Every master daily handles bunch of messages, orders, requests, etc. Some of instructions rather simple, but some require careful attention and master often in doubt whether his decision to obey is a correct one.
Per Hewson J in The Makedonia  2 Lloyd’s Rep 316 at p.337:
The certificate of competency is taken by all who have given evidence on this point before me as being proof of technical ability, but all these experts laid stress in varying degrees upon the desirability of a proper interview, an interview in which to assess the applicant himself. Naturally, the length of the interview depends to a large extent upon both the interviewer and the interviewed and no hard and fast rule can be laid down. Written references are not so important as a report from previous employers. If there are no written references then reports from previous employers become very important. There are many matters to be taken into account, such as evidence that the man served for a considerable time in one ship or served the same owners in different ships for a considerable time
In my view, the least that should be done is to ensure a careful inspection of the seaman’s book, to study the history of the applicant and to question him about it and the reasons why he left his former ships; if, for example, he appears to have sailed one voyage, one owner. The certificate ought to be sighted-the certificate might have been suspended. Inquiry should be made of previous owners and, if the report says "nothing against him", to press for fuller information. I cannot imagine anything more damning than a report from a previous owner that he had "nothing against him." If nothing confidential is forthcoming the man should be interviewed until the interviewer is reasonably satisfied about him and, if he is not satisfied, he should reject him. Such important appointments to such responsible positions call for a proper interviewing and a proper inquiry.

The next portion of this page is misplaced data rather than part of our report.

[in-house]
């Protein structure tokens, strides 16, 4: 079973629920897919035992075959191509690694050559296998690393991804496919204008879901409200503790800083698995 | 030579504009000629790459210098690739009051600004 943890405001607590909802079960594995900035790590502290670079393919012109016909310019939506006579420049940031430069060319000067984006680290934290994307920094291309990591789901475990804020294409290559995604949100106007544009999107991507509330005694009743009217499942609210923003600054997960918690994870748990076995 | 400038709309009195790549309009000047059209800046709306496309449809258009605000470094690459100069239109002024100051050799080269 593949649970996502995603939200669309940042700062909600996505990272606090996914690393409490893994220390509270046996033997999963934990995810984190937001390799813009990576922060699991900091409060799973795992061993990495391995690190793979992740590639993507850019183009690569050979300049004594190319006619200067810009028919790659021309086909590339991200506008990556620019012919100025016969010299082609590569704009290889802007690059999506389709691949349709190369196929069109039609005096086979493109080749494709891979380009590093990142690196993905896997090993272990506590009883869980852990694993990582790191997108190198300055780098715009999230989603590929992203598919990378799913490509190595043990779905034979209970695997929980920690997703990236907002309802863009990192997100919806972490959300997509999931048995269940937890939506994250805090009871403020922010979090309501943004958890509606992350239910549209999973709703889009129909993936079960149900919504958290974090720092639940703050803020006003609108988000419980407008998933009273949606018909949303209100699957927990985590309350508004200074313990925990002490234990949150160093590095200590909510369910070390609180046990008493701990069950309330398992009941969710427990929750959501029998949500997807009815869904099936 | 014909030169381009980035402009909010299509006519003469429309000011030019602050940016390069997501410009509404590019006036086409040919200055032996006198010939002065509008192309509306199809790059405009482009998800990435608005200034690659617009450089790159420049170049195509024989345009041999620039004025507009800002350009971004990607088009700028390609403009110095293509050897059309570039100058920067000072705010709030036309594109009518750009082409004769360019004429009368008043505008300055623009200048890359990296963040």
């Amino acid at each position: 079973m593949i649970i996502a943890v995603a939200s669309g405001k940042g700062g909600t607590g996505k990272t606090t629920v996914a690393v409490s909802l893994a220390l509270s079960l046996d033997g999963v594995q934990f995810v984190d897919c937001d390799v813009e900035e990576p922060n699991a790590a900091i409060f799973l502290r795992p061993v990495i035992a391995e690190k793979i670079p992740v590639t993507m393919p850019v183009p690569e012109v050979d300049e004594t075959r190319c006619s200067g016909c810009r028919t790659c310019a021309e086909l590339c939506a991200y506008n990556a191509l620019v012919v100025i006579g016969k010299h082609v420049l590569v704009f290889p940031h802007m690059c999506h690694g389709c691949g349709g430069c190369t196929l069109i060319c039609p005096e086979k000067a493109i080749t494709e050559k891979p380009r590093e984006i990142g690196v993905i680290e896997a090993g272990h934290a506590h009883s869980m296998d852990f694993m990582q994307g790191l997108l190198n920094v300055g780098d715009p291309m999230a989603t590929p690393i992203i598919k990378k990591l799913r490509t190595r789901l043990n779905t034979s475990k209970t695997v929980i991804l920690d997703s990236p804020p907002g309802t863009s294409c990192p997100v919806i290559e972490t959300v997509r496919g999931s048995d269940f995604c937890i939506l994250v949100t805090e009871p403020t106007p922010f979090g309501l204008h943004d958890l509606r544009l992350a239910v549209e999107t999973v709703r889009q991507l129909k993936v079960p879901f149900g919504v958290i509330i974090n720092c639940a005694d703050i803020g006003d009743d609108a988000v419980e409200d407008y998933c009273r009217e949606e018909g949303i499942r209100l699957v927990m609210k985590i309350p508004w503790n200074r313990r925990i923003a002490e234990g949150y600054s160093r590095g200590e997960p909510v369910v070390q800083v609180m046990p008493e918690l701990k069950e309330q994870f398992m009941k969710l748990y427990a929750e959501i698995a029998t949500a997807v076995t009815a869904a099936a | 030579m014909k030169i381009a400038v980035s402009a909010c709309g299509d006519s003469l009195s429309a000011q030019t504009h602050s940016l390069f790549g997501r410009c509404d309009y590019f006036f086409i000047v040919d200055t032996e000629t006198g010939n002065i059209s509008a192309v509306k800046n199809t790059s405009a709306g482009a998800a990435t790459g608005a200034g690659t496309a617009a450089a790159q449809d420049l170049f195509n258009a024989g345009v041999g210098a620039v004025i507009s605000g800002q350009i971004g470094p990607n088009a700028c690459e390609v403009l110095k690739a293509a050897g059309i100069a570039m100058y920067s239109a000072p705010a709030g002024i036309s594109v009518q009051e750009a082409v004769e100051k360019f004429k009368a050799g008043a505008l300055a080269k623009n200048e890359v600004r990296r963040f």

In Robin Hood Flour Mills Ltd v N M Paterson & Sons Ltd (The Farrandoc)  2 Lloyd’s Rep 276 at p.282:
Even after making such inquiries he would inquire how far the man’s experience fitted him for service in the particular ship and take steps to see that the man was adequately instructed with respect to any features of the particular ship with which it was necessary for him to be familiar to properly discharge the duties of his position and to avoid damage to the ship and her cargo.